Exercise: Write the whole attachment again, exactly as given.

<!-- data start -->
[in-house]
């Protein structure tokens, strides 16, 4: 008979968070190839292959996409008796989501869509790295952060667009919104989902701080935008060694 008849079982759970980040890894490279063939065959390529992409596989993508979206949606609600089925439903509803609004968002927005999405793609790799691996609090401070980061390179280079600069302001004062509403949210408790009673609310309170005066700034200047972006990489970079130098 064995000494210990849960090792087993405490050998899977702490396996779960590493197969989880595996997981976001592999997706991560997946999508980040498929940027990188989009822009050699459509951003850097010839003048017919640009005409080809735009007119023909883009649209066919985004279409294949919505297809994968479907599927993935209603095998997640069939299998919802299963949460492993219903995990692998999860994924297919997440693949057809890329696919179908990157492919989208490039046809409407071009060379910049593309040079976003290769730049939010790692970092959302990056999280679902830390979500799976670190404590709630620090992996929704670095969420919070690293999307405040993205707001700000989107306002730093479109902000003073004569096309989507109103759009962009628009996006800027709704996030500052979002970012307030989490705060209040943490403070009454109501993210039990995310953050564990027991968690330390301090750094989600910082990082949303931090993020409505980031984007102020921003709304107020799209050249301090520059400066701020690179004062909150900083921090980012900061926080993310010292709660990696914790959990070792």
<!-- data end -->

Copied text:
[in-house]
């Protein structure tokens, strides 16, 4: 008979968070190839292959996409008796989501869509790295952060667009919104989902701080935008060694 008849079982759970980040890894490279063939065959390529992409596989993508979206949606609600089925439903509803609004968002927005999405793609790799691996609090401070980061390179280079600069302001004062509403949210408790009673609310309170005066700034200047972006990489970079130098 064995000494210990849960090792087993405490050998899977702490396996779960590493197969989880595996997981976001592999997706991560997946999508980040498929940027990188989009822009050699459509951003850097010839003048017919640009005409080809735009007119023909883009649209066919985004279409294949919505297809994968479907599927993935209603095998997640069939299998919802299963949460492993219903995990692998999860994924297919997440693949057809890329696919179908990157492919989208490039046809409407071009060379910049593309040079976003290769730049939010790692970092959302990056999280679902830390979500799976670190404590709630620090992996929704670095969420919070690293999307405040993205707001700000989107306002730093479109902000003073004569096309989507109103759009962009628009996006800027709704996030500052979002970012307030989490705060209040943490403070009454109501993210039990995310953050564990027991968690330390301090750094989600910082990082949303931090993020409505980031984007102020921003709304107020799209050249301090520059400066701020690179004062909150900083921090980012900061926080993310010292709660990696914790959990070792």